The leaders of Portugal’s main parties must be having a lot of sleepless nights of late. There is a general election coming on October 4th, and if polls are to be trusted, none of them is in good shape.
On July 19th, the Lisbon daily newspaper Correio da Manhã published a poll by polling company Aximage placing the Socialist Party (commonly known as PS, currently in opposition) with 38% of the votes, and the center-right coalition formed by PSD and CDS (which is currently in government) with 37.8%. CDU, the “coalition” between the Communists and their satellite-party Os Verdes (“The Greens”), would get 7.5%, the far-left party BE 4%, and small parties like PDR and Livre 1.4% and 1.3%, respectively.
After four years of austerity under the PSD/CDS coalition, it would be easy to expect that PS would seize the opportunity presented by the growing discontent with the hardships the country has been facing, replacing the coalition’s majority with one of their own. And yet, the Socialists seem to be heading to what is for all intents and purposes a tie, or at best a win with a hung parliament.
Just one month earlier, another poll (by the Catholic University for newspapers Jornal de Notícias, Diário de Notícias, and the state-owned TV network RTP and radio channel Antena 1) offered even bleaker prospects for PS: the coalition was predicted to actually win the election, with 38% of the votes against PS’s 37%. CDU would earn 10% of the votes, and BE 8%. And even though on July 8th yet another poll by a different pollster (Intercampus, for newspaper Público, TV network TVI and radio channel TSF) actually gave PS a relatively wide lead over the coalition (37.6% of the votes against 32.7%), they all point out one thing: neither of the main parties will be able to command a majority in parliament once October 5th comes and the votes are counted.
In June, at a breakfast talk in Oslo held by the Civita think thank, the Scottish historian and political commentator Niall Ferguson made an intriguing remark about how elections in advanced, “Western” democratic states are now very close, and how he was yet to hear a satisfying explanation for the phenomenon. If the Portuguese reality and these polls are in any way indicative of a wider trend in the democratic world – and I think they are – then the answer to Ferguson’s question is clear: elections are so close because political parties represent an increasingly tinier number of people, and are more and more incapable of attracting anyone outside their faithful and clienteles.
All these polls are bad news for the governing coalition, even the one that places it ahead of the socialists: when two parties enter into a coalition ahead of the election, they do so with the single purpose of winning that election – and to win it with an absolute majority in parliament (as the Conservatives recently did in the UK). But after four years in government, PSD and CDS are unable to gather that kind of support. Anyone who has followed their trials in power will instantly understand why: inheriting the country on the verge of bankruptcy, the coalition was forced to adopt a series of austerity measures to merit the trust of creditors and Portugal’s partners in the European Union’s single currency, and those measures necessarily implied a series of unfortunate consequences for people’s wallets and quality of life. At the same time, the coalition cloaked these measures under a veil of reformist rhetoric, claiming it was changing the structure of an outdated bureaucratic State, all the while failing to enact any actual reform. The result is clearly shown by these polls: PSD and CDS are on the receiving end of both the popular anger that reforming efforts always give birth to and the popular anger with the consequences of not having changed anything significant.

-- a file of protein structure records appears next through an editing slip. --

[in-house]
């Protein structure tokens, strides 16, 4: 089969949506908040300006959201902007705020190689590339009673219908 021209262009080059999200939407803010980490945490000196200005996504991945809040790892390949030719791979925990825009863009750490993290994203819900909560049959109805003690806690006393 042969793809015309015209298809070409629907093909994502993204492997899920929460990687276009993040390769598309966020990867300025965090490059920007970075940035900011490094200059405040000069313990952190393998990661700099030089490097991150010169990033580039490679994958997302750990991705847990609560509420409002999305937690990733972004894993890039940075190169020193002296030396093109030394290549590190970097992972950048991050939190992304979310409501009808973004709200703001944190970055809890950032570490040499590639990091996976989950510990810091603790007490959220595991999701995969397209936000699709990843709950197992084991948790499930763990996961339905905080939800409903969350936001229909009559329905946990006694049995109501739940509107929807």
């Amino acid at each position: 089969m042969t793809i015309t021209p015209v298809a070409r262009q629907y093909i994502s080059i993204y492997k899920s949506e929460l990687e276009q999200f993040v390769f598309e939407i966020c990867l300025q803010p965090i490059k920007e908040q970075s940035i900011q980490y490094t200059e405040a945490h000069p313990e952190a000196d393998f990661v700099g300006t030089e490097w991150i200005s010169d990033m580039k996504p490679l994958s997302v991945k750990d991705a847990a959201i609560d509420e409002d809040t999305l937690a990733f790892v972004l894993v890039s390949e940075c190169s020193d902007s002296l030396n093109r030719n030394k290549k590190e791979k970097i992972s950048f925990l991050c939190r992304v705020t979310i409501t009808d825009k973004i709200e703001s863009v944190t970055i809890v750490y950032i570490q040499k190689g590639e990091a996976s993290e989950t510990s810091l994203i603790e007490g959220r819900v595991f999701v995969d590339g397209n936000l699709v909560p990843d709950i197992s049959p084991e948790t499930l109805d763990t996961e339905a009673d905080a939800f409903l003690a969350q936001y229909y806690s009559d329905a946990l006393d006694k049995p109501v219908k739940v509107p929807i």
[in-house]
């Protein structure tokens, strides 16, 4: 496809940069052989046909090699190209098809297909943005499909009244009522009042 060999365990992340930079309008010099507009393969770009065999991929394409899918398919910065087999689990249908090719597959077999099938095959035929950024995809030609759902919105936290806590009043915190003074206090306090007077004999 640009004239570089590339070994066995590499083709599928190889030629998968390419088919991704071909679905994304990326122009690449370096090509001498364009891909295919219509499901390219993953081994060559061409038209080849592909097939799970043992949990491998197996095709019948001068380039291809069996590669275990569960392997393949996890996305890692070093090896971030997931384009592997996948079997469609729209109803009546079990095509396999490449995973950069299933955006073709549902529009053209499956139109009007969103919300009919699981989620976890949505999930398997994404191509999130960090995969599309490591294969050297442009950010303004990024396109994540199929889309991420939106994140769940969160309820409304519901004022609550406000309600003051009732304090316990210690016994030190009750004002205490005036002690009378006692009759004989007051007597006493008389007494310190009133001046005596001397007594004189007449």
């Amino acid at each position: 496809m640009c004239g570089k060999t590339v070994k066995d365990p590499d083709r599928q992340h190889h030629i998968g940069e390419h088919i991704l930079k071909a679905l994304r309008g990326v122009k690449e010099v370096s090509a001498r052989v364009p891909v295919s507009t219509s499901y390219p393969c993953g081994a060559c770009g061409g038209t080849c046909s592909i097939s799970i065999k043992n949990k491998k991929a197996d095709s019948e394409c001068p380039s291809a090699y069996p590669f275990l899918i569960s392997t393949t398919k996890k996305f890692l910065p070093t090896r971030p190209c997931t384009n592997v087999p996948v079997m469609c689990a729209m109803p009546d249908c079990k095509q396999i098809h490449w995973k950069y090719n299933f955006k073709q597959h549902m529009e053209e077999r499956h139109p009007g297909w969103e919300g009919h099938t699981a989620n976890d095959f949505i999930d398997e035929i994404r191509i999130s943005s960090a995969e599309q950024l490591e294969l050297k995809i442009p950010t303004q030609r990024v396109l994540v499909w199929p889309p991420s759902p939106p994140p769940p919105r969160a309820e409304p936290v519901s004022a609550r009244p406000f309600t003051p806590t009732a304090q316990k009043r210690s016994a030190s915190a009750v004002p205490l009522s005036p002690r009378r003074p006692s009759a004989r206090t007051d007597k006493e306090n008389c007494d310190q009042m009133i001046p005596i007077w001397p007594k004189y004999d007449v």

But while PSD and CDS aren’t able to earn the trust of much more than a third of the voters, only a similar fraction of the electorate is actually willing to vote for the main alternative, PS, with plenty of them either voting choosing other, smaller parties, or planning to abstain from actually voting at all. The reason for this is also easy to see and transparent in those polls: in the Catholic University one, 63% of the people claimed that the PSD/CDS government has been “bad or very bad”, and yet only 28% of them replied that the opposition “would have done a better job if it had been in power”; and in the Intercampus one, 75% felt that the country was in a “bad or very bad” situation, but 61.8% claimed that the opposition “never” or “seldom” came up with policies that would have been an improvement upon those advanced by the government; 23.9% believed Passos Coelho (the Prime Minister and leader of PSD) was “more truthful” than António Costa, and 27.3% believed the opposite was a more accurate statement; however, 37.4% of the people claimed that Coelho and Costa were both equally untrustworthy.
This lack of trust in politicians on the part of the Portuguese people can’t be a surprise to anyone familiar with the country. Portugal is relatively poor when compared with many of the other countries in Europe. The Social Security system operates as a mandatory Ponzi-scheme in which an ever-shrinking working population pays for the increasingly less generous pensions of an ever larger number of retirees, and both the Health Service and the schools system are centralized, government-run behemoths from which anyone with enough money runs away from. The tax burden is too heavy for a fragile economy to shoulder, and yet it still isn’t enough to cover the levels of spending that governments are keen to hand out to an electorate that doesn’t appear to be willing to part with the benefits that accompany it, even while it may decry the measures necessary to finance it.
And therein lies the crux of problem. The way things work in Portugal doesn’t in fact work all that well, but there are too many people that depend on them staying relatively untouched. The size of the public sector offers the parties in government (always either PSD or PS, occasionally in coalition with CDS) plenty of opportunities to employ party members. And the extent to which the government has a final word in the undertaking of any endeavor means that plenty of interest groups are intersected with those parties, in turn needing and supplying a “helping hand” from and to one another in their respective fields of activity. The same occurs at the municipal level, where governing structures and the intersection between them and private operators create a network of rent-seeking clienteles that both depend on and support those parties’ local departments (there’s a reason why the memorandum imposed on the country by the troika included a reform of the municipal authorities, and there’s a reason why the government neglected to enact it). Wherever you look in Portugal, there is always the more or less visible hand of the State pulling the strings or filling the pockets of their clienteles, hoping to get some votes in return.